Top 10 GMP Certification Requirements for Hemp Processors

Blog, Equipment, MES Software, Quality Management System

Many hemp processors wonder what they need to do to comply with the many regulations that  some states are implementing to meet GMP certification. Extraktlab has spent the last several years putting many companies into the business of hemp extraction and have tremendous amount of experience setting up  processes and procedures that address regulatory requirements. If you want to meet GMP certification for your operation, there are 10 requirements you need to attain a firm understanding of. 

 

10 Requirements for GMP Certification

In our experience the requirements change based on geography and on company initiative. Following list is a summary of some of the key requirements for GMP certification and compliance you need to keep in mind:

 

  • Third Party GMP Certification
  • Standard Operating Procedures (SOPs) for each process to support the overall Quality Management System (QMS)
  • Quality assurance and quality control standards must be established
  • Obtain and Record Batch Data such as testing results, chain of custody, ingredient lot numbers and waste records
  • They must maintain records such as testing results, traceability, chain of custody, batch and lot numbers and waste records.
  • They must maintain sanitary and safety standards
  • They need to provide COAs and proper sampling of finished goods
  • They must maintain equipment records
  • They need to be able to produce and report on these records upon request
  • They need to establish security provisions to reduce or eliminate diversion

1. Third Party GMP Certification

What this means is that the processor will have a third party come in to do a gap analysis and audit all of their SOPs, building and quality records. They’ll also look at the training, maintenance records and identify gaps that the processor has in their SOPs.

One consideration that each company must decide is which GMP standard to apply. in Canada, it’s straightforward since there is a federal law. However, in the United States, different states apply their own standards, so it is important to check the state to see which GMP regulation they want to apply.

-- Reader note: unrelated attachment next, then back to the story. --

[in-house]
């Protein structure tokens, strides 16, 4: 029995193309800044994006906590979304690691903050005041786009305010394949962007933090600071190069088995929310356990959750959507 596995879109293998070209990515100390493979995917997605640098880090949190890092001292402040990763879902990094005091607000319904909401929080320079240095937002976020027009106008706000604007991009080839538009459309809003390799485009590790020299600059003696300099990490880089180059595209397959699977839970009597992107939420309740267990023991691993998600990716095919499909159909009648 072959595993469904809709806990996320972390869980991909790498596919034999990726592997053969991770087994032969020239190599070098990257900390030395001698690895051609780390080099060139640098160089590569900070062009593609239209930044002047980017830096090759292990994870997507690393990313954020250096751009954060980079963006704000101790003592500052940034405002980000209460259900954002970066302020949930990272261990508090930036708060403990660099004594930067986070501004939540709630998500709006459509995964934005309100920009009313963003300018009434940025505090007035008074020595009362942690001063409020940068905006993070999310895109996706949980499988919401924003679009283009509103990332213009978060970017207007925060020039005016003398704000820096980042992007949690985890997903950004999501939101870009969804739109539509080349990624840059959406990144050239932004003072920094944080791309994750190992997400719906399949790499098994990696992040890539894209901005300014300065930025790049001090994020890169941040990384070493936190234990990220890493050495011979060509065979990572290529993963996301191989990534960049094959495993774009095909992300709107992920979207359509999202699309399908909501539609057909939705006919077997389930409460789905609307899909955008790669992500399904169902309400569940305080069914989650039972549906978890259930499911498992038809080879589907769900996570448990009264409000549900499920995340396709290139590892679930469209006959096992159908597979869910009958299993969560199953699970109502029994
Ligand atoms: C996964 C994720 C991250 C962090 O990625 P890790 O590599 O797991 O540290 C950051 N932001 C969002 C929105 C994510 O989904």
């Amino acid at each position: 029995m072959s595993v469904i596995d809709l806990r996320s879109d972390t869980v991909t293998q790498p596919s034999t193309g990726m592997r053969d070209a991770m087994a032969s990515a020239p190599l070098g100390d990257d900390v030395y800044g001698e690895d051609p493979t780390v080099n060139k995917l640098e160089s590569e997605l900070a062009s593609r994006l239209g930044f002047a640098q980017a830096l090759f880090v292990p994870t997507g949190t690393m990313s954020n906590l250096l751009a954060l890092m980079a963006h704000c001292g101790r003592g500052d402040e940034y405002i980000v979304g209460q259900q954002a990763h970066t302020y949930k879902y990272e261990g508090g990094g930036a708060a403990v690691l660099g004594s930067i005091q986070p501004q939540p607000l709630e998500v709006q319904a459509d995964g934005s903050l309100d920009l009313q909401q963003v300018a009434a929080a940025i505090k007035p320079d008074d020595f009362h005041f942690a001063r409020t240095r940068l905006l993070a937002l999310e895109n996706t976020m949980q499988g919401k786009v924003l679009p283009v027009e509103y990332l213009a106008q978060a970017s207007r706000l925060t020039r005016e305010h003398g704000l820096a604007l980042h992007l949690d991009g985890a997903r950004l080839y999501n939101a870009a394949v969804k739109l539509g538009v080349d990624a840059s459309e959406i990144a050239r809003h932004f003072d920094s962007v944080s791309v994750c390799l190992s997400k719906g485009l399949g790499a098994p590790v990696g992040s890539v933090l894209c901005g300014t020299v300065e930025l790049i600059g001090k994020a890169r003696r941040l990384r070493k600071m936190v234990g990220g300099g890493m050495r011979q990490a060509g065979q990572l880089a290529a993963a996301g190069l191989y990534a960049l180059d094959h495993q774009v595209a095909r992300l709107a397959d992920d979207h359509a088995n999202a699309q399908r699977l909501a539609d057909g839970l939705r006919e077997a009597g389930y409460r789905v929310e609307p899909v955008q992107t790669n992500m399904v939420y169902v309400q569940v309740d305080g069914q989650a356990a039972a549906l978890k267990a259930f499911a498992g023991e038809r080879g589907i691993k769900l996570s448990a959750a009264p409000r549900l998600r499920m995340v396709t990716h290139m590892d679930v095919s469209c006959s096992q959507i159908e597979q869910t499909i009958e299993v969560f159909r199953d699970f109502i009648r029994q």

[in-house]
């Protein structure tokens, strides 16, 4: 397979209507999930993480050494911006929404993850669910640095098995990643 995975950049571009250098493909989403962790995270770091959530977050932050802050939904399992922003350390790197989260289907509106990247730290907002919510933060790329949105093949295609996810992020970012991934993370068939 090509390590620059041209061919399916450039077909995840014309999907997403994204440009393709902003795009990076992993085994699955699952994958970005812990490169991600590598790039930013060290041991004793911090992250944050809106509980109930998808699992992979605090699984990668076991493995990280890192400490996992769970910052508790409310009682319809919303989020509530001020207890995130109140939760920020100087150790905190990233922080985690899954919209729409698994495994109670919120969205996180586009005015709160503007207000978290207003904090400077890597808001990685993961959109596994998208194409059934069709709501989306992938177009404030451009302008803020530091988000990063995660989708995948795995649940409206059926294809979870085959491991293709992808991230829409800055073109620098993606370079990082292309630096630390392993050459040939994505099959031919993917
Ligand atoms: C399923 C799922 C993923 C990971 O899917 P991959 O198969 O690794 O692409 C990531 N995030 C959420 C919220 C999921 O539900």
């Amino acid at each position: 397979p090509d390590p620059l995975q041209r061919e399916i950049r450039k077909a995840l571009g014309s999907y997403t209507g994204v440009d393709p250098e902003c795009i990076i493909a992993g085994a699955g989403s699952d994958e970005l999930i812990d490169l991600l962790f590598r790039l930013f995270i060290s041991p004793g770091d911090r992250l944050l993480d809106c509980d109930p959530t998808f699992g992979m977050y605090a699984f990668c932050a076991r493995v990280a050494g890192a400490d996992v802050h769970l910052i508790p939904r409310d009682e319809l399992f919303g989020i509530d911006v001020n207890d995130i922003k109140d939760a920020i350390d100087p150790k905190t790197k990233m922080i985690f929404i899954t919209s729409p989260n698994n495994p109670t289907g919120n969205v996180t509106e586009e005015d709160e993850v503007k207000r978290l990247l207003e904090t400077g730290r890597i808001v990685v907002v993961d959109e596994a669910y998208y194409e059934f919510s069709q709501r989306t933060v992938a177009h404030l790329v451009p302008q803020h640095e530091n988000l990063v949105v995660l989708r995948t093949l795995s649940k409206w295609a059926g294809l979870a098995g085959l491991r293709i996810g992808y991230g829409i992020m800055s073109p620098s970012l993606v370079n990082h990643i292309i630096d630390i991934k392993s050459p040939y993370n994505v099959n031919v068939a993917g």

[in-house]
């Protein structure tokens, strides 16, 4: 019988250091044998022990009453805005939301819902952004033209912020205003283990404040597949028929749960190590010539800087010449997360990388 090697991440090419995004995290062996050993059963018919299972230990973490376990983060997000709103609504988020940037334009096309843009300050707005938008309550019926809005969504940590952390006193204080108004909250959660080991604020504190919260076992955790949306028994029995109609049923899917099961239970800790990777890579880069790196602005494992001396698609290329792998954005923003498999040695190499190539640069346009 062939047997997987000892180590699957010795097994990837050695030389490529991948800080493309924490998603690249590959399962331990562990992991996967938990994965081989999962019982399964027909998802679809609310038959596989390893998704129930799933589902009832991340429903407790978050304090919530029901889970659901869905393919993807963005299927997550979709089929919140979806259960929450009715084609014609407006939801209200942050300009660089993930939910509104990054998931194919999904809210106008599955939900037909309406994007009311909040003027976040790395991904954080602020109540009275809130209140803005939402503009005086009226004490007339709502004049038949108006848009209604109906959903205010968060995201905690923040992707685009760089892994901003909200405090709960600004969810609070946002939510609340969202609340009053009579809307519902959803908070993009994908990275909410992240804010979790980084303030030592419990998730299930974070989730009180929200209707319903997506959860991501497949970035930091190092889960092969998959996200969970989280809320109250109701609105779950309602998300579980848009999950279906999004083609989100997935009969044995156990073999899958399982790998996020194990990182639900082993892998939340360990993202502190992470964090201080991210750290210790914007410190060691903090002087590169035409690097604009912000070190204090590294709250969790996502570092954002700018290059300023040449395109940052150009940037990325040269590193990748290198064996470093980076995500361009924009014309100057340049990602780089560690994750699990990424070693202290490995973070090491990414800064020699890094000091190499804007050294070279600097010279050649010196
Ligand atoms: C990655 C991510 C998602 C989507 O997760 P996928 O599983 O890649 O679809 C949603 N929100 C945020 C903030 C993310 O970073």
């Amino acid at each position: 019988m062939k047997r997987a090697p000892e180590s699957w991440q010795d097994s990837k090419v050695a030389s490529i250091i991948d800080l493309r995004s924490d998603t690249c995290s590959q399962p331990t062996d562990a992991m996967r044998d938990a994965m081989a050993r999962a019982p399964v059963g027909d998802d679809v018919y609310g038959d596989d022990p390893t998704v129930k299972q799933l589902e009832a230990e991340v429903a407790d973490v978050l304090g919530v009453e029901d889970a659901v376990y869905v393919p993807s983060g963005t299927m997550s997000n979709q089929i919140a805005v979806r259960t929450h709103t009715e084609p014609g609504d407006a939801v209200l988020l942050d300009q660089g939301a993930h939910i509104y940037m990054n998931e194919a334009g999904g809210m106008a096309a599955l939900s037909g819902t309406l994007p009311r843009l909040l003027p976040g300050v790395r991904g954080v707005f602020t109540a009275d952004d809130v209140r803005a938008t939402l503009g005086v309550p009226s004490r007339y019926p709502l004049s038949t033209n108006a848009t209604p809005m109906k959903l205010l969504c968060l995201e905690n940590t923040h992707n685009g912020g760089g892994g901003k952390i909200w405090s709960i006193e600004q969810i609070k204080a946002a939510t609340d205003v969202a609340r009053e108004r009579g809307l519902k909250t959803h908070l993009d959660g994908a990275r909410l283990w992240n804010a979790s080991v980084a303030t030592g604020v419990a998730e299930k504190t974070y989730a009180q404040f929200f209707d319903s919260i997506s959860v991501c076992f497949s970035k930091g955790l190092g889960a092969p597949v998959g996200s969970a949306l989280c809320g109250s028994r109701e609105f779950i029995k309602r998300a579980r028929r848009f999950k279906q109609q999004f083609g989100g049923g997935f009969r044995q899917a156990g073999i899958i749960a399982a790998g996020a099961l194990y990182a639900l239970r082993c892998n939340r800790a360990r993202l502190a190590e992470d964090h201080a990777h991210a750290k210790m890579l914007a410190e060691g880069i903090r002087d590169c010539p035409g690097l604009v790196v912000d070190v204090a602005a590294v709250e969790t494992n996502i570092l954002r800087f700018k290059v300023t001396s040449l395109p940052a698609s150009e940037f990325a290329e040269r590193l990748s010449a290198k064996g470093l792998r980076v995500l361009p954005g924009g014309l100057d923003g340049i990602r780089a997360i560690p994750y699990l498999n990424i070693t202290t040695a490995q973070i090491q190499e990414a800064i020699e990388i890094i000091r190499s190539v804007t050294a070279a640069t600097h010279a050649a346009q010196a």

doctor in writing in lab

Another consideration is to select a GMP standard and become certified to that standard. For example, maybe the processor wants to be a nutraceutical manufacturer. In that case, they would have to go into the federal code and look up 21 CFR Part 111 to identify the factors they will follow to be GMP compliant in that field.

At that point, they would tell their auditor what GMP certification they were looking for and allow them to audit the facility, processes, people and training records for that particular standard. After evaluation, that processor can move forward with their plans to receive GMP certification in their particular area of choice.

After identifying your GMP standard and getting a GMP auditor for that standard, Step is to do a walk-through with your auditor. The walk-through can be done online. This will help the auditor understand the gaps that may be in the process.

The next step after that is simply to gather all of your documents. If you have a Quality Assurance or Quality Control manager, they are the go-to people for documentation. They will present to the GMP auditor your SOPs, training and employee records.

If you don’t have any records and you are just starting, that is also not a problem. The auditor can give you a clearer picture as to what you need to put in place and also set you up with documents and processes to use those. Typically, they would like to see you working the quality system for several months before a full gap analysis.